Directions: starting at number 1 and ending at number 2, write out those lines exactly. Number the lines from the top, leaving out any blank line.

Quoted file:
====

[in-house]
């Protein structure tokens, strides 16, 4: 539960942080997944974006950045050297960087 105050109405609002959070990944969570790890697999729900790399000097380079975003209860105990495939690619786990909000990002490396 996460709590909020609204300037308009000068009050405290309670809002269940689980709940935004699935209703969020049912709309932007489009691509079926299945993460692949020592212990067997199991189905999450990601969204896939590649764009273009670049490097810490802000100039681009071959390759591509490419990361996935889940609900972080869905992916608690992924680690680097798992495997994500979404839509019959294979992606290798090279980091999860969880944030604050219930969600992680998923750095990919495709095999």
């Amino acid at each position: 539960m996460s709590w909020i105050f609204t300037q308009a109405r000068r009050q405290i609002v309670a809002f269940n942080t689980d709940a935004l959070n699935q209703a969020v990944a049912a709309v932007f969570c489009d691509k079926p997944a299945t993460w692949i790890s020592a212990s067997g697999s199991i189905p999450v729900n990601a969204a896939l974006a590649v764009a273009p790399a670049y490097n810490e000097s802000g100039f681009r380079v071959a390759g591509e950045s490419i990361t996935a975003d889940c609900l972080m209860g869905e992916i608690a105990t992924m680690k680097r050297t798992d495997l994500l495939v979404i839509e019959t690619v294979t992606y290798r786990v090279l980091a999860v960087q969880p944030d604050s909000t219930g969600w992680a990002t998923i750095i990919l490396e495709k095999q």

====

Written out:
[in-house]
């Protein structure tokens, strides 16, 4: 539960942080997944974006950045050297960087 105050109405609002959070990944969570790890697999729900790399000097380079975003209860105990495939690619786990909000990002490396 996460709590909020609204300037308009000068009050405290309670809002269940689980709940935004699935209703969020049912709309932007489009691509079926299945993460692949020592212990067997199991189905999450990601969204896939590649764009273009670049490097810490802000100039681009071959390759591509490419990361996935889940609900972080869905992916608690992924680690680097798992495997994500979404839509019959294979992606290798090279980091999860969880944030604050219930969600992680998923750095990919495709095999």